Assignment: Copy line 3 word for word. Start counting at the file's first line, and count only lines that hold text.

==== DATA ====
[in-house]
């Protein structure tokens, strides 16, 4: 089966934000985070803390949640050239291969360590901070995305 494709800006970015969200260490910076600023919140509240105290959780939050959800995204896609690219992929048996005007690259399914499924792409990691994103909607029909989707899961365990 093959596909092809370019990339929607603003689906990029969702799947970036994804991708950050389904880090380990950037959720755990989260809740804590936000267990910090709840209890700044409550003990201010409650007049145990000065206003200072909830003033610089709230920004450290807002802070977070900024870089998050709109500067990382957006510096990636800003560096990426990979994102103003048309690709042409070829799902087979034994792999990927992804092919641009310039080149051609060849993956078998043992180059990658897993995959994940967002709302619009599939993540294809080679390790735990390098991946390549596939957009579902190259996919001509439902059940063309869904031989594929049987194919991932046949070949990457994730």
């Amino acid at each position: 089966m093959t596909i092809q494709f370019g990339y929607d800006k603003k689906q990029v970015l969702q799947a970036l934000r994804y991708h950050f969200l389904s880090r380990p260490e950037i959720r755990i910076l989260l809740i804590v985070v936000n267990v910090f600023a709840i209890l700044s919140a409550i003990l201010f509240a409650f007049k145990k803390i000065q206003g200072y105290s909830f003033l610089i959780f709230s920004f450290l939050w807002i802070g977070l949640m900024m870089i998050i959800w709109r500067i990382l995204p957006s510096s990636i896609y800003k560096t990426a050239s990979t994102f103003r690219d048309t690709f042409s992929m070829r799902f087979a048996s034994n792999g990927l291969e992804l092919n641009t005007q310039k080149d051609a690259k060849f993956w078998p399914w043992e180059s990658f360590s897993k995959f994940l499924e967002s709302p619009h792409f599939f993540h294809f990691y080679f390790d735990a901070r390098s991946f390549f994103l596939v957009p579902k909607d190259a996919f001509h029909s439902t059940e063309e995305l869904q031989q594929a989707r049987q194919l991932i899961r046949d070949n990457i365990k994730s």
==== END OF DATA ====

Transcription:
């Amino acid at each position: 089966m093959t596909i092809q494709f370019g990339y929607d800006k603003k689906q990029v970015l969702q799947a970036l934000r994804y991708h950050f969200l389904s880090r380990p260490e950037i959720r755990i910076l989260l809740i804590v985070v936000n267990v910090f600023a709840i209890l700044s919140a409550i003990l201010f509240a409650f007049k145990k803390i000065q206003g200072y105290s909830f003033l610089i959780f709230s920004f450290l939050w807002i802070g977070l949640m900024m870089i998050i959800w709109r500067i990382l995204p957006s510096s990636i896609y800003k560096t990426a050239s990979t994102f103003r690219d048309t690709f042409s992929m070829r799902f087979a048996s034994n792999g990927l291969e992804l092919n641009t005007q310039k080149d051609a690259k060849f993956w078998p399914w043992e180059s990658f360590s897993k995959f994940l499924e967002s709302p619009h792409f599939f993540h294809f990691y080679f390790d735990a901070r390098s991946f390549f994103l596939v957009p579902k909607d190259a996919f001509h029909s439902t059940e063309e995305l869904q031989q594929a989707r049987q194919l991932i899961r046949d070949n990457i365990k994730s």